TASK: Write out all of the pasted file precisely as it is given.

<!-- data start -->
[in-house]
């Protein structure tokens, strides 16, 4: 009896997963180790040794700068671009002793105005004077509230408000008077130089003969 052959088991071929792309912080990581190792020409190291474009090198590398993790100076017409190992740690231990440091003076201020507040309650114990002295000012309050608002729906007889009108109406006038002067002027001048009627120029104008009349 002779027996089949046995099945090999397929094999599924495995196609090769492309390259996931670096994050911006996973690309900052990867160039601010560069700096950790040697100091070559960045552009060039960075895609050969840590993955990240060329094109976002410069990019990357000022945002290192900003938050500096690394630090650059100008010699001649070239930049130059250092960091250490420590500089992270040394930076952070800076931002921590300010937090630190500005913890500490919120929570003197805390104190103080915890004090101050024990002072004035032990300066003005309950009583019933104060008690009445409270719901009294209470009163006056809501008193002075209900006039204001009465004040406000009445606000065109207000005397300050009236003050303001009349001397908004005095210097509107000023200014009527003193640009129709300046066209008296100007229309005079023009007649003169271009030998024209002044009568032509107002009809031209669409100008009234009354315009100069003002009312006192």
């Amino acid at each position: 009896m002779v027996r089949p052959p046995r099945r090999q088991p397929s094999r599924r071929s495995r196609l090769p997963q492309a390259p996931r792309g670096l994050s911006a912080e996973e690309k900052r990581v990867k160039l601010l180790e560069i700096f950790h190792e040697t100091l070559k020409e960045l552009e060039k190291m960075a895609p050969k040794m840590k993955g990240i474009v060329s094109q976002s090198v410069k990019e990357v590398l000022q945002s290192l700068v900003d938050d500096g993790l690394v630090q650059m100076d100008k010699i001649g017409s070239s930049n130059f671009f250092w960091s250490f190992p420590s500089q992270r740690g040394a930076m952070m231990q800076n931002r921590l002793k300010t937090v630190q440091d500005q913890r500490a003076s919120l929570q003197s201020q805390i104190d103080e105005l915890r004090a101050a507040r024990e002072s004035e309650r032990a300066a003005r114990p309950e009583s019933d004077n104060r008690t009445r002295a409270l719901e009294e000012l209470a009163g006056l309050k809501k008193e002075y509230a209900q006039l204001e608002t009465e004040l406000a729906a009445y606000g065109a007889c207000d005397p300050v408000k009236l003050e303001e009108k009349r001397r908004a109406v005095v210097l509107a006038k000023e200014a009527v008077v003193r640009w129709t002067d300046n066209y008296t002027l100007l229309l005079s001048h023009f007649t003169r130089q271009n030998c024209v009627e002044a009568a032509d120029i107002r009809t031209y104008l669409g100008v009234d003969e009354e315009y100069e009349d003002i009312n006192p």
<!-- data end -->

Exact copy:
[in-house]
């Protein structure tokens, strides 16, 4: 009896997963180790040794700068671009002793105005004077509230408000008077130089003969 052959088991071929792309912080990581190792020409190291474009090198590398993790100076017409190992740690231990440091003076201020507040309650114990002295000012309050608002729906007889009108109406006038002067002027001048009627120029104008009349 002779027996089949046995099945090999397929094999599924495995196609090769492309390259996931670096994050911006996973690309900052990867160039601010560069700096950790040697100091070559960045552009060039960075895609050969840590993955990240060329094109976002410069990019990357000022945002290192900003938050500096690394630090650059100008010699001649070239930049130059250092960091250490420590500089992270040394930076952070800076931002921590300010937090630190500005913890500490919120929570003197805390104190103080915890004090101050024990002072004035032990300066003005309950009583019933104060008690009445409270719901009294209470009163006056809501008193002075209900006039204001009465004040406000009445606000065109207000005397300050009236003050303001009349001397908004005095210097509107000023200014009527003193640009129709300046066209008296100007229309005079023009007649003169271009030998024209002044009568032509107002009809031209669409100008009234009354315009100069003002009312006192």
């Amino acid at each position: 009896m002779v027996r089949p052959p046995r099945r090999q088991p397929s094999r599924r071929s495995r196609l090769p997963q492309a390259p996931r792309g670096l994050s911006a912080e996973e690309k900052r990581v990867k160039l601010l180790e560069i700096f950790h190792e040697t100091l070559k020409e960045l552009e060039k190291m960075a895609p050969k040794m840590k993955g990240i474009v060329s094109q976002s090198v410069k990019e990357v590398l000022q945002s290192l700068v900003d938050d500096g993790l690394v630090q650059m100076d100008k010699i001649g017409s070239s930049n130059f671009f250092w960091s250490f190992p420590s500089q992270r740690g040394a930076m952070m231990q800076n931002r921590l002793k300010t937090v630190q440091d500005q913890r500490a003076s919120l929570q003197s201020q805390i104190d103080e105005l915890r004090a101050a507040r024990e002072s004035e309650r032990a300066a003005r114990p309950e009583s019933d004077n104060r008690t009445r002295a409270l719901e009294e000012l209470a009163g006056l309050k809501k008193e002075y509230a209900q006039l204001e608002t009465e004040l406000a729906a009445y606000g065109a007889c207000d005397p300050v408000k009236l003050e303001e009108k009349r001397r908004a109406v005095v210097l509107a006038k000023e200014a009527v008077v003193r640009w129709t002067d300046n066209y008296t002027l100007l229309l005079s001048h023009f007649t003169r130089q271009n030998c024209v009627e002044a009568a032509d120029i107002r009809t031209y104008l669409g100008v009234d003969e009354e315009y100069e009349d003002i009312n006192p």